Stack Overflow is a community of 4.7 million programmers, just like you, helping each other.

Join them; it only takes a minute:

Sign up
Join the Stack Overflow community to:
  1. Ask programming questions
  2. Answer and help your peers
  3. Get recognized for your expertise

I've been handling success/error messages by returning json encoded arrays as a response, but it suddenly occurred to me that this probably isn't the correct way of handling notifications.

For example, my controller will look like this:

public function controller_name() {
    //validate form input
    $this->form_validation->set_rules('id', 'id', 'required|is_natural_no_zero');

    // if validation was successful with no errors
    if ($this->form_validation->run() && $this->model_name->method()) {

        $this->data['status'] = 'success';
        $this->data['message'] = 'This is the success message';
        echo json_encode($this->data);

    } else {
        $this->data['status'] = 'error';
        $this->data['message'] = validation_errors();
        echo json_encode($this->data);
    }
}

Then the jQuery:

$.ajax({
    url: url,
    type: 'POST',
    data: data,
    success: function (r) {

        json = $.parseJSON(r);

        if (json.status == 'success') {
            if (json.message == 'added') {
                $this.addClass('success');
            } else {
                $this.removeClass('success');
            }
        } else {
            console.log('There was an error')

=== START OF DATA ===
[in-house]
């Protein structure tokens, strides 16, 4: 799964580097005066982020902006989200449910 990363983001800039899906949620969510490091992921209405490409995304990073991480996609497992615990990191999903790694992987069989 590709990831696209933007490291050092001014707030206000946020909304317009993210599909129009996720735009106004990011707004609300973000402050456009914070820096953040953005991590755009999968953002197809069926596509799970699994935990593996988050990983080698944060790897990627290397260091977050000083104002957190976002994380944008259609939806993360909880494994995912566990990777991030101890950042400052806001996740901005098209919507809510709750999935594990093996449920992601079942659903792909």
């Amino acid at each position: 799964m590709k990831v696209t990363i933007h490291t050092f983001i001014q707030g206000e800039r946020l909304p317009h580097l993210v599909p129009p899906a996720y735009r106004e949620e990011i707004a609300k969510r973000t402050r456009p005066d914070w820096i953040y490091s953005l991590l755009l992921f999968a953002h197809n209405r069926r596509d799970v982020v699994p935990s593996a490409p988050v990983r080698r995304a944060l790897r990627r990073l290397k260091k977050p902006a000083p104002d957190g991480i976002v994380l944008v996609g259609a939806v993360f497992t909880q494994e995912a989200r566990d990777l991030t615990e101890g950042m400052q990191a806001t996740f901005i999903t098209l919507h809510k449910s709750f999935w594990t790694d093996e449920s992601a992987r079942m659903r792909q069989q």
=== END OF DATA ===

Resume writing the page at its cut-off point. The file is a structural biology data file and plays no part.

}

What's the best practice way to do this? Can I throw exceptions to use the ajax error?

share|improve this question
up vote 6 down vote accepted

Sending erroneous http status code should trigger the jQuery ajax error handler:

public function controller_name() {
    //validate form input
    $this->form_validation->set_rules('id', 'id', 'required|is_natural_no_zero');

    // if validation was successful with no errors
    if ($this->form_validation->run() && $this->model_name->method()) {
        $this->data['message'] = 'This is the success message';
    } else {
        $this->output->set_status_header('400'); //Triggers the jQuery error callback
        $this->data['message'] = validation_errors();

    }
    echo json_encode($this->data);
}

JS:

$.ajax({
    url: url,
    type: 'POST',
    data: data,
    success: function (r) {
        var json = $.parseJSON(r);

    },

    error: function( jqXhr ) {
        if( jqXhr.status == 400 ) { //Validation error or other reason for Bad Request 400
            var json = $.parseJSON( jqXhr.responseText );
        }
    }
});
share|improve this answer
    
well that certainly seems cleaner, I don't know why it never occurred to me before. – Motive Nov 14 '12 at 23:34
    
Yeah I have a lot of code checking for errors in the success callback as well – Esailija Nov 14 '12 at 23:37

Your Answer

 
discard

By posting your answer, you agree to the privacy policy and terms of service.

Not the answer you're looking for? Browse other questions tagged or ask your own question.